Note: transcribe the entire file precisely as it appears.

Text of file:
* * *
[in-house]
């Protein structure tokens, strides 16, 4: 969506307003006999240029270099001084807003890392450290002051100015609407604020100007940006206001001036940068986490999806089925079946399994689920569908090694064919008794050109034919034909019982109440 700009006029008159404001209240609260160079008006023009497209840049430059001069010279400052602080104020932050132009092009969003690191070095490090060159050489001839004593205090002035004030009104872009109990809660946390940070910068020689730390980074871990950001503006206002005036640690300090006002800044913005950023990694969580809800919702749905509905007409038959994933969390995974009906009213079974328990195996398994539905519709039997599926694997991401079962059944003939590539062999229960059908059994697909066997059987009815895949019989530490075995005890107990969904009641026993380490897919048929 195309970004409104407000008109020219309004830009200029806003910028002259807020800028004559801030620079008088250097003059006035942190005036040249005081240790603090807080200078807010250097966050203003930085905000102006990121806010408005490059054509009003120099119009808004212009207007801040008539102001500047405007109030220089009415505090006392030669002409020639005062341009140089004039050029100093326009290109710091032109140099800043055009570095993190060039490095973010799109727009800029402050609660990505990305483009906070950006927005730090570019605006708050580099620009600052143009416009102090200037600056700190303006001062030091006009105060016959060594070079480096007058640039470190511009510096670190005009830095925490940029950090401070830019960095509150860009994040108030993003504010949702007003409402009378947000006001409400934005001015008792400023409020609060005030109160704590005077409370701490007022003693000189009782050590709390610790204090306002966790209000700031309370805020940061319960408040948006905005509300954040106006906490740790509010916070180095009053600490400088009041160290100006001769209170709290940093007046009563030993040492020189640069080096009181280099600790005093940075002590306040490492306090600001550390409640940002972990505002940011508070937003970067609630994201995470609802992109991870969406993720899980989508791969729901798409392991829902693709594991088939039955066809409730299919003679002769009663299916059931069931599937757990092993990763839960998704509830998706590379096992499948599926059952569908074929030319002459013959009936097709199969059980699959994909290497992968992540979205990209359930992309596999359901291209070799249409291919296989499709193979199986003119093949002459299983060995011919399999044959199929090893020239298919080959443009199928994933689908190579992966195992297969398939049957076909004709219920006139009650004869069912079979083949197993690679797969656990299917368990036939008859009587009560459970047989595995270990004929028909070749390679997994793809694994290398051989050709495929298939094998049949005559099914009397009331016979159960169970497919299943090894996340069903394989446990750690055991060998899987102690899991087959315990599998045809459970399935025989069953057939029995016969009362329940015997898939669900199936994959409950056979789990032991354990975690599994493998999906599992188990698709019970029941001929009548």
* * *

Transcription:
[in-house]
């Protein structure tokens, strides 16, 4: 969506307003006999240029270099001084807003890392450290002051100015609407604020100007940006206001001036940068986490999806089925079946399994689920569908090694064919008794050109034919034909019982109440 700009006029008159404001209240609260160079008006023009497209840049430059001069010279400052602080104020932050132009092009969003690191070095490090060159050489001839004593205090002035004030009104872009109990809660946390940070910068020689730390980074871990950001503006206002005036640690300090006002800044913005950023990694969580809800919702749905509905007409038959994933969390995974009906009213079974328990195996398994539905519709039997599926694997991401079962059944003939590539062999229960059908059994697909066997059987009815895949019989530490075995005890107990969904009641026993380490897919048929 195309970004409104407000008109020219309004830009200029806003910028002259807020800028004559801030620079008088250097003059006035942190005036040249005081240790603090807080200078807010250097966050203003930085905000102006990121806010408005490059054509009003120099119009808004212009207007801040008539102001500047405007109030220089009415505090006392030669002409020639005062341009140089004039050029100093326009290109710091032109140099800043055009570095993190060039490095973010799109727009800029402050609660990505990305483009906070950006927005730090570019605006708050580099620009600052143009416009102090200037600056700190303006001062030091006009105060016959060594070079480096007058640039470190511009510096670190005009830095925490940029950090401070830019960095509150860009994040108030993003504010949702007003409402009378947000006001409400934005001015008792400023409020609060005030109160704590005077409370701490007022003693000189009782050590709390610790204090306002966790209000700031309370805020940061319960408040948006905005509300954040106006906490740790509010916070180095009053600490400088009041160290100006001769209170709290940093007046009563030993040492020189640069080096009181280099600790005093940075002590306040490492306090600001550390409640940002972990505002940011508070937003970067609630994201995470609802992109991870969406993720899980989508791969729901798409392991829902693709594991088939039955066809409730299919003679002769009663299916059931069931599937757990092993990763839960998704509830998706590379096992499948599926059952569908074929030319002459013959009936097709199969059980699959994909290497992968992540979205990209359930992309596999359901291209070799249409291919296989499709193979199986003119093949002459299983060995011919399999044959199929090893020239298919080959443009199928994933689908190579992966195992297969398939049957076909004709219920006139009650004869069912079979083949197993690679797969656990299917368990036939008859009587009560459970047989595995270990004929028909070749390679997994793809694994290398051989050709495929298939094998049949005559099914009397009331016979159960169970497919299943090894996340069903394989446990750690055991060998899987102690899991087959315990599998045809459970399935025989069953057939029995016969009362329940015997898939669900199936994959409950056979789990032991354990975690599994493998999906599992188990698709019970029941001929009548």